WASHINGTON | A national Catholic group of over 50 religious and nonprofit organizations is urging President Joe Biden to address global COVID-19 vaccine access during the upcoming G7 summit.
Donald McCrabb, convenor for the newly established Catholic Cares Coalition, signed a June 7 letter on behalf of the group working to promote the COVID-19 vaccine and address vaccine equity in the United States and around the world. McCrabb is executive director of the U.S. Catholic Mission Association.
The letter expressed gratitude for Biden’s leadership and his support of efforts to produce and distribute vaccines, but it also stressed more needs to be done as “as sickness and death from COVID-19 continue unabated in countries around the word.”
The group urged Biden and the leaders of the other G7 countries — Canada, Japan, Germany, France, Italy and the United Kingdom — to “support a robust global response to the COVID-19 pandemic” with collaborative leadership recognizing that “no one is safe unless all of us are safe.”
The summit is taking place June 11-13 in Cornwall, England. Leaders from Australia, India, South Korea and South Africa also have been invited to attend. Most of the discussions are private, but a communication is issued at the end of the gathering that includes the decisions made by the participants.
Catholic Cares Coalition thanked Biden for his continued support of COVAX — a worldwide initiative aimed at equitable access to COVID-19 vaccines — and for his agreement to share 80 million doses of U.S. vaccine supplies to other countries by the end of June.
They also applauded his support for “temporarily waiving intellectual property rights for COVID-19 vaccines to make more doses available” and urged that this continue.
The coalition was announced April 7, on World Health Day, and Mercy Sister Mary Haddad, president and CEO of the Catholic Health Association, described its formation as a “clarion call for us to act.”
Its members include CHA, Catholic Charities USA, Catholic Relief Services and Jesuit Refugee Service along with religious orders and groups representing church ministries in education, chaplaincy, advocacy and mission work.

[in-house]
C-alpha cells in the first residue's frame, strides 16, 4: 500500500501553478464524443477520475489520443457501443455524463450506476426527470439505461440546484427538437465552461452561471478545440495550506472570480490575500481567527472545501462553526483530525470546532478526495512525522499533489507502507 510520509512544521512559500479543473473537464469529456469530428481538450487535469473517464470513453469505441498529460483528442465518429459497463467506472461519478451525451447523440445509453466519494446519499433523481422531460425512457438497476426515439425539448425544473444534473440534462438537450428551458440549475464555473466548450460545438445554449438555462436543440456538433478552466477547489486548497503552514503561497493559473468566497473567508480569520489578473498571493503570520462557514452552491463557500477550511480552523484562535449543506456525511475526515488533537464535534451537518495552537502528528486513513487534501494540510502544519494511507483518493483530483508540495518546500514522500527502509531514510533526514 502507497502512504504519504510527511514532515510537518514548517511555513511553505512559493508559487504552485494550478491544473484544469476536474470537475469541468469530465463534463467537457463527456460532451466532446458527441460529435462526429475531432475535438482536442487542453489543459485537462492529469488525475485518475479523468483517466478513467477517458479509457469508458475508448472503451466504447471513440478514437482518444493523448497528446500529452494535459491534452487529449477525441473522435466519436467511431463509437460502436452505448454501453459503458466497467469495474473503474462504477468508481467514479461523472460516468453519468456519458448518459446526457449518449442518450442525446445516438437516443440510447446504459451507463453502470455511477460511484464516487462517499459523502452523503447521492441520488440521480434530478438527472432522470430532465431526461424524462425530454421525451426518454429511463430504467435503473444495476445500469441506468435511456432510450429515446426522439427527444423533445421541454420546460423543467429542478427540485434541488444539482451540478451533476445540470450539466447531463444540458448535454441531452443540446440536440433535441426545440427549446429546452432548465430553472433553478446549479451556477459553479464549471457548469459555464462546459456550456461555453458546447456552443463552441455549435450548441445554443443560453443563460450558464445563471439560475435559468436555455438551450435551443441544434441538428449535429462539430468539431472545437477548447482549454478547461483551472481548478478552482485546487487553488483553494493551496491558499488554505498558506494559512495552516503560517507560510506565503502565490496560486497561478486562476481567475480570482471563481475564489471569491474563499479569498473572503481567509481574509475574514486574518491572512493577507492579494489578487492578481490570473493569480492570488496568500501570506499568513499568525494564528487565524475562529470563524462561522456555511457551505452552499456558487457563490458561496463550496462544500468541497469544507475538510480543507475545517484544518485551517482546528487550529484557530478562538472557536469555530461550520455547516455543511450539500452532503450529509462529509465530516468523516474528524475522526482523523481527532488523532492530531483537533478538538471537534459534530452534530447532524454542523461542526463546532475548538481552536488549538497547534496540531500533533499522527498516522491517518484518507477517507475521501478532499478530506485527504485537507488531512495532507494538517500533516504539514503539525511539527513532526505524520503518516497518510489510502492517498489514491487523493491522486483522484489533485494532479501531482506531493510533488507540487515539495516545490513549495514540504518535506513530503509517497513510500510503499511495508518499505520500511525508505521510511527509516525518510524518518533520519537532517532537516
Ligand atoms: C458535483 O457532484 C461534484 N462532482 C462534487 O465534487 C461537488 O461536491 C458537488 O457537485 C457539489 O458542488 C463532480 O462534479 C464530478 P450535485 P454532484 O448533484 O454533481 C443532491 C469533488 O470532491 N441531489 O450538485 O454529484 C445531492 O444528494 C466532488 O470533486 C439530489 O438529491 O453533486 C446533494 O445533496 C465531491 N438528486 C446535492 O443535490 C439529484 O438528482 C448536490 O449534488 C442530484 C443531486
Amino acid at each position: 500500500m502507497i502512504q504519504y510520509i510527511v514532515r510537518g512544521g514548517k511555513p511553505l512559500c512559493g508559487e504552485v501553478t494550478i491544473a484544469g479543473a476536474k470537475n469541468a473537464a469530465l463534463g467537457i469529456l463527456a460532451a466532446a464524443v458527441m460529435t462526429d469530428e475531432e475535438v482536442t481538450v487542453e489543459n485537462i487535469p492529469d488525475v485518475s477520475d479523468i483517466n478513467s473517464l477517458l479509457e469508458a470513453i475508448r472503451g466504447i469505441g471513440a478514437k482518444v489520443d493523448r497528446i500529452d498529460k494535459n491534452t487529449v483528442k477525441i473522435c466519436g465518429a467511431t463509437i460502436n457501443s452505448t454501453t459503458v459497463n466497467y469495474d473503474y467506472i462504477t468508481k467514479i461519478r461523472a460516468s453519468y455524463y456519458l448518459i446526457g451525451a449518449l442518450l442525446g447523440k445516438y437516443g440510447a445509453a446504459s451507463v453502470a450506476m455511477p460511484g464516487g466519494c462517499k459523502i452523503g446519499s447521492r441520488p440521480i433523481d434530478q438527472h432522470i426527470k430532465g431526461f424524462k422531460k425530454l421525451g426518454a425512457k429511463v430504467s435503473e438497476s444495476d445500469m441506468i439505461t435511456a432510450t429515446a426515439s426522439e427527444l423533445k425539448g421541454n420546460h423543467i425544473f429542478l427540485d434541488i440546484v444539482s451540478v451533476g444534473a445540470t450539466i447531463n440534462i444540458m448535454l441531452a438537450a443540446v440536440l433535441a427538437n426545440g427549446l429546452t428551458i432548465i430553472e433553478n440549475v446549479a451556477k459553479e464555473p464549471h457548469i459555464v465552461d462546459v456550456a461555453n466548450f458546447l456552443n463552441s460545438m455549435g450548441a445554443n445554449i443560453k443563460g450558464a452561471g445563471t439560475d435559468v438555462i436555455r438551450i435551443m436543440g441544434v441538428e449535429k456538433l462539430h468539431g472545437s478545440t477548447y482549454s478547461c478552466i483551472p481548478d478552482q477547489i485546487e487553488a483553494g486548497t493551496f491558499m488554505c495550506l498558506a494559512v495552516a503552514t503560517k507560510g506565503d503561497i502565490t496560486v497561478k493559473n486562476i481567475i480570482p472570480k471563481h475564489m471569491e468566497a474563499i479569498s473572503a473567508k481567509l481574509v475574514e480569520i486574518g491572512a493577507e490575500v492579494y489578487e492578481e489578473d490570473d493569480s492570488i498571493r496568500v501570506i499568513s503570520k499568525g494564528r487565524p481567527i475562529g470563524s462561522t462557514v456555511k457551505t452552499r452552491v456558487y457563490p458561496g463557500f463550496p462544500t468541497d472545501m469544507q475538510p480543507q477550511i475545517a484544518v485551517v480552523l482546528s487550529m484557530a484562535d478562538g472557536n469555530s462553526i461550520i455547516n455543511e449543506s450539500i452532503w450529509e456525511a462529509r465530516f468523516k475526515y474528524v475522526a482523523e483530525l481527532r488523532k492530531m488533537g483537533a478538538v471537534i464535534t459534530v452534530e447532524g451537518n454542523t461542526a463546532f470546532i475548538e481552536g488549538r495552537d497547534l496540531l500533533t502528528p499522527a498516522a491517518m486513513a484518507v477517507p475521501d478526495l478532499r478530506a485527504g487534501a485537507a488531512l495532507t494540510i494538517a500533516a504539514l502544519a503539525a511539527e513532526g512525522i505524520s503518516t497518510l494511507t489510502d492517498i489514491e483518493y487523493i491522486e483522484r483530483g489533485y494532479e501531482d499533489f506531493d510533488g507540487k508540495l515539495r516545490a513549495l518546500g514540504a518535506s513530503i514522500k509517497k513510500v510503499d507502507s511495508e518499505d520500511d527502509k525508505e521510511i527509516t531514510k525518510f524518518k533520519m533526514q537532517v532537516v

The group’s letter to Biden emphasized the struggles of the past pandemic year and said that its members had formed partnerships with state and local public health agencies, businesses, faith groups and community organizations especially to “bring COVID-19 testing and treatment to hard-to-reach minority and rural populations.”
They also said they “recognize that difficult decisions must be made about allocating limited resources to protect our nation from COVID-19 while ensuring that all people have access to life-saving vaccines and treatments.”
“Today, 80-90% of vaccines administered have been in the developed world. If we are to make meaningful progress, we must ensure that developing and middle-income countries have access to vaccines and the ability to manufacture or produce vaccines for their own populations,” the letter added.
The group stressed that a global pandemic “cannot be halted by the work of one nation alone, but requires many organizations and nations working together to ensure safe and effective vaccines are available to everyone everywhere to keep communities safe.”
“A combination of financial support, vaccines, knowledge sharing and support services,” the letter said, will strengthen the response to the global pandemic “so that all people and nations can be ‘dignified agents of their own destiny.'”